But the VR38DETT is a completely different engine. Most importantly, it is the first engine in Japan that has liner-less cylinders. Normally aluminum engines have cast iron liners, but the GT-R uses a 0.2mm plasma coating instead, the benefits being a weight savings of 3kg for the 6 cylinders, and more importantly, better engine cooling capacity. Without the need for cast iron liners, the water cooling channels can be placed closer to the cylinder bores and additionally, the lack of the liners allows for better heat distribution. This means the engine can run hotter, closer to the ideal air fuel ratio – which in turn means higher performance as well as environmental efficiencies.
On the other hand, the block needs to be strengthened for maximum power and torque. The VR38DETT uses a closed deck construction on the head side of the cylinder block, and on the lower side of the block, a ladder frame construction. Increasing the support rigidity of the crankshaft, and at the same time improving the rigidity of the cylinder block itself. With a construction that gives high rigidity, the engine shows not just high performance, but also smoothness and quietness. This is all part of Mizuno-san’s “Pursuit of Efficiencies” – eliminating what is not needed, and pursing to eliminate to the extreme what is normally present.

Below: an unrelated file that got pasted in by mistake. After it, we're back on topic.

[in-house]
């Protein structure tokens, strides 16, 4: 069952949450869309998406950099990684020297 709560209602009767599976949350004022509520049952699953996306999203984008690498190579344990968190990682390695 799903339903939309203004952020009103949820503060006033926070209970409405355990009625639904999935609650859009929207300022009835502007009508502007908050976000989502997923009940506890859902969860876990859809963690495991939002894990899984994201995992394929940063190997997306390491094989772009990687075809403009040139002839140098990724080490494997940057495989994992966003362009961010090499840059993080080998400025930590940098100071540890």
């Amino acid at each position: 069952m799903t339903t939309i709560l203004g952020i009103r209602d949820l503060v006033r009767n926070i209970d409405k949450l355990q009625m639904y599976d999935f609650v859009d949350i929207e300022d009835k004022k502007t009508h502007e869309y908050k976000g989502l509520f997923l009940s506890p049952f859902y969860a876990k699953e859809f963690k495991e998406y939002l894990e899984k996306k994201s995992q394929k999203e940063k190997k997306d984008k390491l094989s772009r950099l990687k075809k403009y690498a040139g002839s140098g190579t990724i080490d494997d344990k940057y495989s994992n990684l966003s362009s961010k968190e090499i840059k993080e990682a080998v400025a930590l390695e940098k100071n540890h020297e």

3) Racing Legend
Debut Year Champions!- The GTR, on the road to obtaining the Series Title
The chart on the right side of the page 11 shows the results for the season. A 1-2 finish both at the first race (Suzuka) and second (Okayama), with both first places going to the number 23 XANAVI Nismo car. The GTRs lost out to the SC430 at Fuji, and to the NSX at Sugo, but managed a 1-2 at Sepang (Kondo racing #24 car).